The 4 Worst Corporate Attempts to Bond With Employees
If you've ever had to talk to one of the higher-ups at your job and felt nervous about it, just imagine how they must feel: Some of those corporate fat cats only know about the existence of non-rich people from watching Downton Abbey. That's why sometimes a giant company will end up trying hilariously misguided tactics to get chummy with their employees that eventually blow up in their faces, like ...
Walmart Asks Employees for Good Reviews, Gets the Opposite
This month, Gawker put out another in their series of articles featuring real horror stories from Walmart employees -- you know, stuff like constant sexual harassment, insta-firing pregnant mothers, or taking the value of stolen merchandise out of employees' bonuses (while telling them they can't do anything to stop theft). This time, however, Walmart noticed and decided to strike back. How? By sending a memo asking the same underpaid employees they treat like crap to bombard Gawker with stories about the "real" Walmart:
His face was so punchably smug, we've blurred it to protect your monitor.
Predictably, Gawker did get lots of emails from people who work at Walmart ... featuring even worse stories than the ones they had. In fact, the employees are so unhappy with the shit conditions they have to put up with that, putting their own jobs on the line, they also flooded Walmart's internal website with more negative comments. As one of them put it, "Whoever OK'd this memo will soon have their own negative experiences to tell."
One man's positive story- about Wal-Mart giving him a week off without pay for the birth of his first child, was sadder than all the negative stories put together.
Sears CEO Chats With Employees Under Fake Name, Gets Caught
Sears CEO Eddie Lampert decided he wanted to learn how his dime-a-dozen store employees were doing by talking to them on their own level. Of course, he didn't want to actually set foot on a Sears sales floor (and we don't blame him), so instead he made his IT department build an entire social network from scratch before forcing every employee to join and logging their hours to make sure they actually use it.
But rather than using good old-fashioned spying to know what his employees were talking about, Lampert instead joined the social network under the fake name "Eli Wexler" and started chatting everyone up. This plan might have even worked if he hadn't started arguing with everyone who said anything negative about Sears, or simply been so transparently CEO-like that everyone figured out it was him within 15 minutes.
"Oh, he's just my profile pic because of my respect for him and his gigantic penis. BTW, don't you hate unions?"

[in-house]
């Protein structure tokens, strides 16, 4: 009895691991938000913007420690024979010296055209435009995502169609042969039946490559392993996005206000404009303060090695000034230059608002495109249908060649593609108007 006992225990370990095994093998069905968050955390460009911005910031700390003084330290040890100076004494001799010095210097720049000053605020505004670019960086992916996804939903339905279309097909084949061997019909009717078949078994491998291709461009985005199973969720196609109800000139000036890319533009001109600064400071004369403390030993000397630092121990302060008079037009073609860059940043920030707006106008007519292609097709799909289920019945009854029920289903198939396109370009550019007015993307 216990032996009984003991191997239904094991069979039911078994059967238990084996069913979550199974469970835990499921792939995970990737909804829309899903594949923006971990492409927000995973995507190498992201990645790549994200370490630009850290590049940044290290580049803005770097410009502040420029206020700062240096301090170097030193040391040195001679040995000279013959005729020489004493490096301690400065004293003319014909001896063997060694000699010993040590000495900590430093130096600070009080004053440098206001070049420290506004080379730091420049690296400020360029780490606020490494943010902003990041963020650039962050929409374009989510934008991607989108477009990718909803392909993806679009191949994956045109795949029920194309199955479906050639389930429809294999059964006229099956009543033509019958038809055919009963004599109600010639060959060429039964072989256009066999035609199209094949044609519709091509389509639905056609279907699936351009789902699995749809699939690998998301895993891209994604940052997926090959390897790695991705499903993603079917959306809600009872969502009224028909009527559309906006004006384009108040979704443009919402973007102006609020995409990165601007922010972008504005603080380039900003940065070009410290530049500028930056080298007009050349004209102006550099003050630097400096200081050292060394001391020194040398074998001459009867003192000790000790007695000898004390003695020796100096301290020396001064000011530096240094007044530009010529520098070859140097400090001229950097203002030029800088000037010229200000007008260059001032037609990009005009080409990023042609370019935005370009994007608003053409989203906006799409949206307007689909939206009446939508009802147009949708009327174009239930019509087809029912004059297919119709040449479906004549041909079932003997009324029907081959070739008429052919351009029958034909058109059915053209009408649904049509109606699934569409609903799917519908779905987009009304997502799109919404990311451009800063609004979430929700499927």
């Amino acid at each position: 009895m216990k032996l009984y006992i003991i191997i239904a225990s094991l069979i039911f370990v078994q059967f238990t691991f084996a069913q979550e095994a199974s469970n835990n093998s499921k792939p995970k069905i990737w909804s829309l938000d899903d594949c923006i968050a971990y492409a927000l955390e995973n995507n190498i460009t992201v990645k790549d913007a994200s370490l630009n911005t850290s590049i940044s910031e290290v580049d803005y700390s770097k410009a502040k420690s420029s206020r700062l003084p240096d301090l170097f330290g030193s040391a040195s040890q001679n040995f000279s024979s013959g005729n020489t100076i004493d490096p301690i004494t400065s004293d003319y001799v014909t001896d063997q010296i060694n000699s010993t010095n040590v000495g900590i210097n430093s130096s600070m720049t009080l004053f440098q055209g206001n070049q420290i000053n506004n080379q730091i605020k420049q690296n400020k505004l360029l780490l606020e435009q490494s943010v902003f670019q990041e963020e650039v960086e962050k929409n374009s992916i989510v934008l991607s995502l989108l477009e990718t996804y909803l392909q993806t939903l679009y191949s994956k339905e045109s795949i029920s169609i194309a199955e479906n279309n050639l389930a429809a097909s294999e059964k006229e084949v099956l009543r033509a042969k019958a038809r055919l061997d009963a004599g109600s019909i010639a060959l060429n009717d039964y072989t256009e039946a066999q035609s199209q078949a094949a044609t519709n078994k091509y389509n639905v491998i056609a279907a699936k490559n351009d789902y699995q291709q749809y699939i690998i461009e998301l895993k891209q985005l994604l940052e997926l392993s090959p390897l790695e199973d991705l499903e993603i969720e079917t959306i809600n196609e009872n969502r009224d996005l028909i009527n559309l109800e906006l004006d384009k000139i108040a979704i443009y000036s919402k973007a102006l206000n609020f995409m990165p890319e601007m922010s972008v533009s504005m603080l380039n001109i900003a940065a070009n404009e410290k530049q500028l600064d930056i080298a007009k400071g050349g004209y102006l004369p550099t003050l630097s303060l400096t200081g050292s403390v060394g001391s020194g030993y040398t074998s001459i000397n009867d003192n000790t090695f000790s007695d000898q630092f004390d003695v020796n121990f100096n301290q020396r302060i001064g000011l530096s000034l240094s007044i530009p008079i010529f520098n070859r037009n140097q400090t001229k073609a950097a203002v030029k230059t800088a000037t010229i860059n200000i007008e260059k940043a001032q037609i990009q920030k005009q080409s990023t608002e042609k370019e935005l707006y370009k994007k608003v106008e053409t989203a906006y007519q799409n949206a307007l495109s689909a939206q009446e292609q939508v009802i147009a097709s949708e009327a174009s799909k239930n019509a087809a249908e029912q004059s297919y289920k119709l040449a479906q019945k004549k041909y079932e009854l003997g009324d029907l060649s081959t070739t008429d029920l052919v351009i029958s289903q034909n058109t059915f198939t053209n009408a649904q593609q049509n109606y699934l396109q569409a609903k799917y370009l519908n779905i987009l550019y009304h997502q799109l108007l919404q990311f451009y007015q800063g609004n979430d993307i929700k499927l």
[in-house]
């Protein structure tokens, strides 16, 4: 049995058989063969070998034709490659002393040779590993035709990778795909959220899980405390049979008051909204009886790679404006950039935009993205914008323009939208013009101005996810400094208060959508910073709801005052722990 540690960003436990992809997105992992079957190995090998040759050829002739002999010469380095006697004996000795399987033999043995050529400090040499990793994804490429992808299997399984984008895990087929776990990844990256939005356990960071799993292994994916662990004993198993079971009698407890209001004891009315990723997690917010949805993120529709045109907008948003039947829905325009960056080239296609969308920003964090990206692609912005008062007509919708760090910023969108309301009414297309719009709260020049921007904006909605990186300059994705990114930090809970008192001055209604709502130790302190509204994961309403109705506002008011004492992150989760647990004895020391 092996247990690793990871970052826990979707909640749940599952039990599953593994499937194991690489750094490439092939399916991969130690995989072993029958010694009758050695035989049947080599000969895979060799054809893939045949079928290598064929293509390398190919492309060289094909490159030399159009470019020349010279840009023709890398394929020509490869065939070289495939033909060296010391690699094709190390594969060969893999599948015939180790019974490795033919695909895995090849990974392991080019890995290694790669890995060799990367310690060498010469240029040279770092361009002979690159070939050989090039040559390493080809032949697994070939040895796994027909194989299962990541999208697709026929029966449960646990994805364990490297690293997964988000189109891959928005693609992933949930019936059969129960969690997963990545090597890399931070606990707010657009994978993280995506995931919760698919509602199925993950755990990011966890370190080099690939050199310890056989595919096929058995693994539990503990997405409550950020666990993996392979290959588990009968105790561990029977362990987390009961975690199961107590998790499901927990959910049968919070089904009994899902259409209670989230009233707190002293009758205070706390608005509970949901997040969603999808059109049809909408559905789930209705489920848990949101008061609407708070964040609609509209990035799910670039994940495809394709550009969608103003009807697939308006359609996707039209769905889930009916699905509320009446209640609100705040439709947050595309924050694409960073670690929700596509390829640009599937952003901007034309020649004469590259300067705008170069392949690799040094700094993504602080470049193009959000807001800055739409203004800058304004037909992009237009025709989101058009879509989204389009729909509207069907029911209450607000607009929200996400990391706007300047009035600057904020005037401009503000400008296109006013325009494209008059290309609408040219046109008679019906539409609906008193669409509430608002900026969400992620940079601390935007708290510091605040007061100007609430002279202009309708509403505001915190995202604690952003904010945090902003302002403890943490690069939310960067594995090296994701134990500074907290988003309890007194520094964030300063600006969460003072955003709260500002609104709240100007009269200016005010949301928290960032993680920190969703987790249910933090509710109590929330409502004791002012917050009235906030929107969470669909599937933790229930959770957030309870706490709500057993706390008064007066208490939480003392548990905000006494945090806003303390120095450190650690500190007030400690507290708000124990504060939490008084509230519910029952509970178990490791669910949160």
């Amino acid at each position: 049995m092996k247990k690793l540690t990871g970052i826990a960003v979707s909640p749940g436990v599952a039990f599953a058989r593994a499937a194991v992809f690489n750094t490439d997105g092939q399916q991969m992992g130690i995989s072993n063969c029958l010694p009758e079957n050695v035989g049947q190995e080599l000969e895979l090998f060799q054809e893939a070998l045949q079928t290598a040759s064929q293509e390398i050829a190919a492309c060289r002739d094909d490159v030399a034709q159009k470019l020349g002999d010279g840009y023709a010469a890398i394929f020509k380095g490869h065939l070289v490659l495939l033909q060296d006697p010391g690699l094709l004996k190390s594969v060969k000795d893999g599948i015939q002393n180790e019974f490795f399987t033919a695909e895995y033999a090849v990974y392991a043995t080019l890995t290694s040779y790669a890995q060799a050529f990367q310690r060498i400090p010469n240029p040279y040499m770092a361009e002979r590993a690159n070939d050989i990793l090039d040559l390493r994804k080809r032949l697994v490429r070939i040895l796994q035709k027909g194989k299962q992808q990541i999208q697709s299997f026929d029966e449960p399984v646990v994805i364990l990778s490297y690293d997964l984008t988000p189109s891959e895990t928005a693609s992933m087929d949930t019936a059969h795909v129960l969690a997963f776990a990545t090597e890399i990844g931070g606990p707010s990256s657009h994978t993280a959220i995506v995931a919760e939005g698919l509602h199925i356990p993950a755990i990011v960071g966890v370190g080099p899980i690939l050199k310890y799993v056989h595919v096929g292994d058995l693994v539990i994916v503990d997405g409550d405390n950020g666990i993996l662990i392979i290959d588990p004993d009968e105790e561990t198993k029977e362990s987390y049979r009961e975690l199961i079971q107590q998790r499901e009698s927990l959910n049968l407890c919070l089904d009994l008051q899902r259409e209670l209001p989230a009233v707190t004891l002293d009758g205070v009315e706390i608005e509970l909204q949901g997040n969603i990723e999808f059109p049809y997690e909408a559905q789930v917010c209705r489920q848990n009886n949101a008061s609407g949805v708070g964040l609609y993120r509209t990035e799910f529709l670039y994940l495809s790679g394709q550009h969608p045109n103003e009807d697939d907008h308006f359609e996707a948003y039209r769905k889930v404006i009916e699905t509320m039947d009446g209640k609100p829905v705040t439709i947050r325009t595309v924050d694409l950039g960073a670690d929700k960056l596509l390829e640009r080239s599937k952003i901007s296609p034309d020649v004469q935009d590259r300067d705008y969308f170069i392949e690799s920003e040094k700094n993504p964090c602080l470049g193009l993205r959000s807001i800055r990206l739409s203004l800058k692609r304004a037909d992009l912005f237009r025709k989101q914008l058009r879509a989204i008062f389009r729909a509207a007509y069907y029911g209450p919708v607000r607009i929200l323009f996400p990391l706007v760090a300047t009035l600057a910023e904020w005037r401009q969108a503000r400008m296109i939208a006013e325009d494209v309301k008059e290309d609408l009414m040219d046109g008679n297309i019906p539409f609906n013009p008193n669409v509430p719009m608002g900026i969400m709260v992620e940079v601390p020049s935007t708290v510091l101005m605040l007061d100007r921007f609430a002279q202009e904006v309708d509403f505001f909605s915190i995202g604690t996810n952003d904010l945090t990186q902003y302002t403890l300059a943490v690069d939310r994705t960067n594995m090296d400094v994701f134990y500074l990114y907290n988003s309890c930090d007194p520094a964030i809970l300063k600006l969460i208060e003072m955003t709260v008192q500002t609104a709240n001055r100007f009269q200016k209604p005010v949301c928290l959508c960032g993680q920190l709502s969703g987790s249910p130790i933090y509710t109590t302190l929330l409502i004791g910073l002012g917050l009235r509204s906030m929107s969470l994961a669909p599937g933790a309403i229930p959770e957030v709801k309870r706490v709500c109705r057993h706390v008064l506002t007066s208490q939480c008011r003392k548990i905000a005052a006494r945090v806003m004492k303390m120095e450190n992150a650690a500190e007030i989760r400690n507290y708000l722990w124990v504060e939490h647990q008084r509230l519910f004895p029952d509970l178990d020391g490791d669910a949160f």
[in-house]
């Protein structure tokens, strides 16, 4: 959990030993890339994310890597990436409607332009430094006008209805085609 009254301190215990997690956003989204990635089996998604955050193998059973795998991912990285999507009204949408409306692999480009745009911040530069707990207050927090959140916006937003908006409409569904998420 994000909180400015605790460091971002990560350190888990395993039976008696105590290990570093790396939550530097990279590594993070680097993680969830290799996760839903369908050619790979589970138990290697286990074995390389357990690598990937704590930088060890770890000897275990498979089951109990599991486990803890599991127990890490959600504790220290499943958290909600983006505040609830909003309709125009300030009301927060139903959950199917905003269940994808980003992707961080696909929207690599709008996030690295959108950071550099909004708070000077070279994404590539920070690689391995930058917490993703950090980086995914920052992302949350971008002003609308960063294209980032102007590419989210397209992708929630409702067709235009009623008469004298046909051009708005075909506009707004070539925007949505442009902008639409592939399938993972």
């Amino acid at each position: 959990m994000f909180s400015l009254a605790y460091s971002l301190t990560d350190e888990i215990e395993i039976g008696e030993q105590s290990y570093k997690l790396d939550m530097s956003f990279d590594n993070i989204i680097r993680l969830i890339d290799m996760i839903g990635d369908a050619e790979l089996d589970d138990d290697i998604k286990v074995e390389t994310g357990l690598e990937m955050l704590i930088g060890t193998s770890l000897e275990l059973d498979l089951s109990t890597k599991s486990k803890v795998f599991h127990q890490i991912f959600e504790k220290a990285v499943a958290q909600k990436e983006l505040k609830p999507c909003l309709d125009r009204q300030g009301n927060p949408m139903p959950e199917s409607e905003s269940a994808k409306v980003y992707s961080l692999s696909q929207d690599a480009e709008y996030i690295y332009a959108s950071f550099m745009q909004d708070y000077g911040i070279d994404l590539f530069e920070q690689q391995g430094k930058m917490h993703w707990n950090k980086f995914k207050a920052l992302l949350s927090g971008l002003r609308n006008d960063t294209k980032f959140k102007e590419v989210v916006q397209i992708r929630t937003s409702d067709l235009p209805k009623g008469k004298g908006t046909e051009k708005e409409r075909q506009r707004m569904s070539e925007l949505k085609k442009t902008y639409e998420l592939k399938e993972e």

Target Doesn't Understand Latinos (or Common Sense)
Three former employees at a Target location in Yolo "we're so sick of that joke already" County, California, are suing the company over, among other things, the contents of a company memo describing how to treat Latinos sensibly. Well, what's wrong with that? Plenty, if you assume people's definition of Hispanics comes directly from Speedy Gonzales reruns:
"All this time we thought the sombreros turned invisible in front of white people."
The memo also helpfully explains the difference between the several types of Latinos:
But which one works best against Charizard?
It also points out a common mistake managers might make when explaining something to a Hispanic employee: Even if the employee seems to understand (signaled by the red-flag keywords "OK, OK"), they may not actually know what you mean. Listen, we're just happy that Steve Carell's character in The Office landed a good administrative job after leaving the show.
McDonald's Has No Clue How Their Employees Live
McDonald's apparently had good intentions when they released their recent finance guide to help employees manage their budget and calculate exactly how much money they can spend on Quarter Pounders each month. The problem is that the guide was pretty clearly designed by someone who has no idea how anyone not living in a mansion survives:
"For heating, you can just burn dollar bills in piles like everyone else."
Yeah, the only thing the "finance guide" ended up proving is how impossible it is to get by on a full-time, minimum wage job at McDonald's: You'll have enough money to cover your (hilariously low-balled) rent, (impossibly cheap) insurance, a car payment (but no gas), and most of your phone/electric bill. If you want to have any spending money, you'd need a second job working another 30+ hours at minimum wage -- and by "spending money," they mean cash for luxuries like food or clothes, which aren't included in the list.
What's that? You wanna put some money in a savings account, go to college, or engage in any form of relaxation other than sleep?
"Shit, is that gum? Ah, no, it's just hopes and aspirations."
Good luck with that.